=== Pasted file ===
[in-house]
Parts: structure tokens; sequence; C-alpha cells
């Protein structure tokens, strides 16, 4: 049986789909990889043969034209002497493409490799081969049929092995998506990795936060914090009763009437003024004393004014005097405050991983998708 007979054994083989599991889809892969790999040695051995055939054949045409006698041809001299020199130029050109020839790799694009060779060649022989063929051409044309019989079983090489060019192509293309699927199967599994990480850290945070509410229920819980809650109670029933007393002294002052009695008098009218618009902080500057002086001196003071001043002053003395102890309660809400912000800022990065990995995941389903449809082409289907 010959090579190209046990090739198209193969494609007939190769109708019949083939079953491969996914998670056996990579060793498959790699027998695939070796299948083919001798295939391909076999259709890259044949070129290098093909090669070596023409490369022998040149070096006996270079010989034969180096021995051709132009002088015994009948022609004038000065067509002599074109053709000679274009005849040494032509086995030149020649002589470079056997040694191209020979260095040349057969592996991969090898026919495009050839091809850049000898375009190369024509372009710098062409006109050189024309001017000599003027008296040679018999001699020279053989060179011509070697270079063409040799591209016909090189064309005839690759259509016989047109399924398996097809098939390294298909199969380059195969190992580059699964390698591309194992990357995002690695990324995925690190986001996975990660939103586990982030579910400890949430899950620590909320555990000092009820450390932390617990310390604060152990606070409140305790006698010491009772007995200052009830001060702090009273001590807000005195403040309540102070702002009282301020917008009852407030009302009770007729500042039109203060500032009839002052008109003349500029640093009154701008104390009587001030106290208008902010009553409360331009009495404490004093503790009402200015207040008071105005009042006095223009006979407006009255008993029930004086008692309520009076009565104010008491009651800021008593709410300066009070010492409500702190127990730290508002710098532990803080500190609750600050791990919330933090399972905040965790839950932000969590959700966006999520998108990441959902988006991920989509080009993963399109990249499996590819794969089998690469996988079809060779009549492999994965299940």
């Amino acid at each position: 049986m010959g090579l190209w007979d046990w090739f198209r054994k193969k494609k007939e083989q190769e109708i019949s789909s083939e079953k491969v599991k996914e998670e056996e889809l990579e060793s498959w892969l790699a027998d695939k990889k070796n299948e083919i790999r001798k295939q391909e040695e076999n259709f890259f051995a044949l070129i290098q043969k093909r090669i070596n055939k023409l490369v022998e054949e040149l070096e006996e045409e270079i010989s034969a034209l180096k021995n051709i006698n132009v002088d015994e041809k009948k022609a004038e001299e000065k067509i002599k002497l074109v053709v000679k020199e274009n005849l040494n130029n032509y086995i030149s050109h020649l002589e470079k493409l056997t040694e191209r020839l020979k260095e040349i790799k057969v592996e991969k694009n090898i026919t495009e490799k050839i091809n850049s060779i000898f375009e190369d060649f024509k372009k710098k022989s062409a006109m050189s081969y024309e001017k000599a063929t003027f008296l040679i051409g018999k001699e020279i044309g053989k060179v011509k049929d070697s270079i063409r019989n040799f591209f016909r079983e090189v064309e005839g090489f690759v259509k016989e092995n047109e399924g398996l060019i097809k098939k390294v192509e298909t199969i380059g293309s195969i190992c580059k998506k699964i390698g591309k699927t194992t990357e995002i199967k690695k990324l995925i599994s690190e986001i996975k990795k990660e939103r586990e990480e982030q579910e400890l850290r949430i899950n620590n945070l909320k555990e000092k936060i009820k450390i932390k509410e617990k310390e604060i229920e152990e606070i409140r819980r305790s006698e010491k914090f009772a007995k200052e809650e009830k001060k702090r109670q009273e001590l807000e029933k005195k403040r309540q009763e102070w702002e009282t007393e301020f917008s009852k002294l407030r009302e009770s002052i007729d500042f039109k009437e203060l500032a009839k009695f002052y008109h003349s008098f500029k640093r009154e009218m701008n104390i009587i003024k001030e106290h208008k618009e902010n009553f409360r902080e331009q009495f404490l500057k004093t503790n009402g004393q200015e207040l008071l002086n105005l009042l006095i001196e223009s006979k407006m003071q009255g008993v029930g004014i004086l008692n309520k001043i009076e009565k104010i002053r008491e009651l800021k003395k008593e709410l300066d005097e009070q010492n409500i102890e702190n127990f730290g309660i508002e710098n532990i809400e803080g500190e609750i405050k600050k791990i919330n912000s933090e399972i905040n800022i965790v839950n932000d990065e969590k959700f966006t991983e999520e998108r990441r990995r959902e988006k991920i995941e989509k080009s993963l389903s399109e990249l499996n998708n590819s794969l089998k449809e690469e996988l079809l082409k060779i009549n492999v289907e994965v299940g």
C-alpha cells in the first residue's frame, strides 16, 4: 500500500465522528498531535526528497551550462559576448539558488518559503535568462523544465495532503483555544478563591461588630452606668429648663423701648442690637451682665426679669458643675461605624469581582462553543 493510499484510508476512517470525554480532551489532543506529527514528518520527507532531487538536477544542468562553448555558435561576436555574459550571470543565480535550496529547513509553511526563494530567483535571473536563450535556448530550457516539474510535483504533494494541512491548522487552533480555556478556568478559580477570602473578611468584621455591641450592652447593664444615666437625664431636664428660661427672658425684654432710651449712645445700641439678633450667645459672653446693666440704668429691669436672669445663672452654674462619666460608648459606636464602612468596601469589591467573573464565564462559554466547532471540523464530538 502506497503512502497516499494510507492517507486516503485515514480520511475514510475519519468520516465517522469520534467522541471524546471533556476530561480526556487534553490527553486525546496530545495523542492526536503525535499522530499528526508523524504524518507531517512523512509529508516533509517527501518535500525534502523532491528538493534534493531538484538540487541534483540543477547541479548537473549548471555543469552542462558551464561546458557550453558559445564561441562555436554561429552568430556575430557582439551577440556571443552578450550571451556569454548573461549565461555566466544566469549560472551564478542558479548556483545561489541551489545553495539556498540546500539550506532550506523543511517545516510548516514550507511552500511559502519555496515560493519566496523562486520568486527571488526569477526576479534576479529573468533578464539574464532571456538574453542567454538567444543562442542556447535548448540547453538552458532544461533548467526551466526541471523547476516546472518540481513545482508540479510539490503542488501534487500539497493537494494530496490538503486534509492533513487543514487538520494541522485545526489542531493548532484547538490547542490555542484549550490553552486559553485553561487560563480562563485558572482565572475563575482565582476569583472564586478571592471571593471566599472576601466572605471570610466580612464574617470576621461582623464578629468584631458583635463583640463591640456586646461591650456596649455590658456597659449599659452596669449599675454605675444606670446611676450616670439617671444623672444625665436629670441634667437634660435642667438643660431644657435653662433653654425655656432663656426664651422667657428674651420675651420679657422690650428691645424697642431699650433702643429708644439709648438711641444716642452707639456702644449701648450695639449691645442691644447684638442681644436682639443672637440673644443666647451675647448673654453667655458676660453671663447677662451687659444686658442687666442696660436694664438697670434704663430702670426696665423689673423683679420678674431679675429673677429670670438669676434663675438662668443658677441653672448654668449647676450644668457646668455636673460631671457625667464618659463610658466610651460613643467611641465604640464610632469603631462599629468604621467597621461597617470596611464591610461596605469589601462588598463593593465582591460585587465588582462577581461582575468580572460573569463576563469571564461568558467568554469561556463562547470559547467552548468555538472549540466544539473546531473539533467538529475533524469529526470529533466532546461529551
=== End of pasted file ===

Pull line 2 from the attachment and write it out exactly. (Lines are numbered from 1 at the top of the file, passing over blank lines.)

Parts: structure tokens; sequence; C-alpha cells